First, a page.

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Let's say I have a database that stores Fruit and FruitBaskets, and it's already populated with plenty of each. In my code I'm using Linq-to-Sql so that I can treat the rows of the database as instances of the OO classes Fruit and FruitBasket. Let's say that I want to create a temporary FruitBasket in code, process with it, but I do not want the FruitBasket to be persisted to the database. How do I achieve this using Linq-to-Sql?

The default I've found in Linq-to-Sql is that if I create a new, empty FruitBasket and add a Fruit to it that I had retrieved from the database, then the new FruitBasket will be automatically inserted to the data base upon my call to dataContext.SubmitChanges() (whether or not I have called insertUponSubmit()). Usually this is the right thing , but sometimes I want to be able to create a new FruitBasket without having it automatically inserted into the DB. Ideas? Best practices?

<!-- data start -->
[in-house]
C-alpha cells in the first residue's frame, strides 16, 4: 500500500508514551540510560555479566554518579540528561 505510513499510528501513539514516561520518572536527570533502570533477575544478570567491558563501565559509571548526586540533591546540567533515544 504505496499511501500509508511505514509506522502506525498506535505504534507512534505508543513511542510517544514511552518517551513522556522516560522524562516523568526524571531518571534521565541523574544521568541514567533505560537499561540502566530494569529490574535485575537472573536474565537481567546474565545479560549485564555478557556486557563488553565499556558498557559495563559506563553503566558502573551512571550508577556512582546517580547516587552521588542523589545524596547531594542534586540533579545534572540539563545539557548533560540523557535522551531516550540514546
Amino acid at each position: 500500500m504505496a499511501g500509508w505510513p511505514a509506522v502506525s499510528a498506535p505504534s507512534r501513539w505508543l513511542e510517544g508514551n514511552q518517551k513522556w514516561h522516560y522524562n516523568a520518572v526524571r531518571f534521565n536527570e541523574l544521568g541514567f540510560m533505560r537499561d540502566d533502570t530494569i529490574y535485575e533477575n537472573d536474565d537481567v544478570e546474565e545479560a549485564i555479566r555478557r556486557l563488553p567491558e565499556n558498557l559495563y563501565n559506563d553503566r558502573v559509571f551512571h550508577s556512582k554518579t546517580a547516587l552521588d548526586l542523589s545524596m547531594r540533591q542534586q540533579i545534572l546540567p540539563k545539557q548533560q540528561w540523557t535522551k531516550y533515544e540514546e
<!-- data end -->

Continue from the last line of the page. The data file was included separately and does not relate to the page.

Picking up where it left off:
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If you set DataContext.ObjectTrackingEnabled = false; then it shout prevent this. You need to make sure you set it before querying the data context.

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Ok... that sounds hopeful, but I need more details. Let's say I get a bunch of Fruit from the db and I want to make a temporary FruitBasket. Can I now turn off the object tracking, or is it already too late for that? –  JnBrymn Aug 12 '10 at 15:09
    
Yes it is already too late for that, if you try to set the property after you have retreived the fruit it will throw an exception. You need to set it before you retreive any data from the data context. Hmm reading the info further, you also cannot call SubmitChanges if it is set to false so it might not be of use to you. –  Ben Robinson Aug 12 '10 at 15:12
    
Well, it at least looks like a good starting point. Thanks! –  JnBrymn Aug 13 '10 at 16:17

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